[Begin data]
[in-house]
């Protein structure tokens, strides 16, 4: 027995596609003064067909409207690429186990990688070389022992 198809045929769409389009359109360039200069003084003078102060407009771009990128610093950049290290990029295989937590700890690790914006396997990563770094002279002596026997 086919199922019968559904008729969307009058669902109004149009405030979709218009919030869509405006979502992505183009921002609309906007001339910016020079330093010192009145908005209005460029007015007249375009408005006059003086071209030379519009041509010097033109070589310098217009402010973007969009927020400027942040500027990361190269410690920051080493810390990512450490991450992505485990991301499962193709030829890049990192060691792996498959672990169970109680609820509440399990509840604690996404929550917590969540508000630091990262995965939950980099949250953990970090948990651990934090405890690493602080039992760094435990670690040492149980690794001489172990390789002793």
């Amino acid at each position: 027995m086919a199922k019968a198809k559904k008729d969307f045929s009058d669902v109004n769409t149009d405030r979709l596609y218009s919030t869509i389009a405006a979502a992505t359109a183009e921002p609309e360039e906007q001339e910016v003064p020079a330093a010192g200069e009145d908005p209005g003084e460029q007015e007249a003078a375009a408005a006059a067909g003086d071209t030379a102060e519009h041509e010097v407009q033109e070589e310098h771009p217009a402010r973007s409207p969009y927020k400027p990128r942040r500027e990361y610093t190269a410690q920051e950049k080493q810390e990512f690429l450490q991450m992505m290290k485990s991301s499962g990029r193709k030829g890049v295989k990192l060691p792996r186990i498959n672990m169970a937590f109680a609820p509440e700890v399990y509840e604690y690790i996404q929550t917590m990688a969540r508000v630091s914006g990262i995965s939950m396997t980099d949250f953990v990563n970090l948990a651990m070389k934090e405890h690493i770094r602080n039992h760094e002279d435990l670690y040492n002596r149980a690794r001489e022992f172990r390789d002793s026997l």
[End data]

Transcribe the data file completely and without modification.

[in-house]
């Protein structure tokens, strides 16, 4: 027995596609003064067909409207690429186990990688070389022992 198809045929769409389009359109360039200069003084003078102060407009771009990128610093950049290290990029295989937590700890690790914006396997990563770094002279002596026997 086919199922019968559904008729969307009058669902109004149009405030979709218009919030869509405006979502992505183009921002609309906007001339910016020079330093010192009145908005209005460029007015007249375009408005006059003086071209030379519009041509010097033109070589310098217009402010973007969009927020400027942040500027990361190269410690920051080493810390990512450490991450992505485990991301499962193709030829890049990192060691792996498959672990169970109680609820509440399990509840604690996404929550917590969540508000630091990262995965939950980099949250953990970090948990651990934090405890690493602080039992760094435990670690040492149980690794001489172990390789002793």
């Amino acid at each position: 027995m086919a199922k019968a198809k559904k008729d969307f045929s009058d669902v109004n769409t149009d405030r979709l596609y218009s919030t869509i389009a405006a979502a992505t359109a183009e921002p609309e360039e906007q001339e910016v003064p020079a330093a010192g200069e009145d908005p209005g003084e460029q007015e007249a003078a375009a408005a006059a067909g003086d071209t030379a102060e519009h041509e010097v407009q033109e070589e310098h771009p217009a402010r973007s409207p969009y927020k400027p990128r942040r500027e990361y610093t190269a410690q920051e950049k080493q810390e990512f690429l450490q991450m992505m290290k485990s991301s499962g990029r193709k030829g890049v295989k990192l060691p792996r186990i498959n672990m169970a937590f109680a609820p509440e700890v399990y509840e604690y690790i996404q929550t917590m990688a969540r508000v630091s914006g990262i995965s939950m396997t980099d949250f953990v990563n970090l948990a651990m070389k934090e405890h690493i770094r602080n039992h760094e002279d435990l670690y040492n002596r149980a690794r001489e022992f172990r390789d002793s026997l």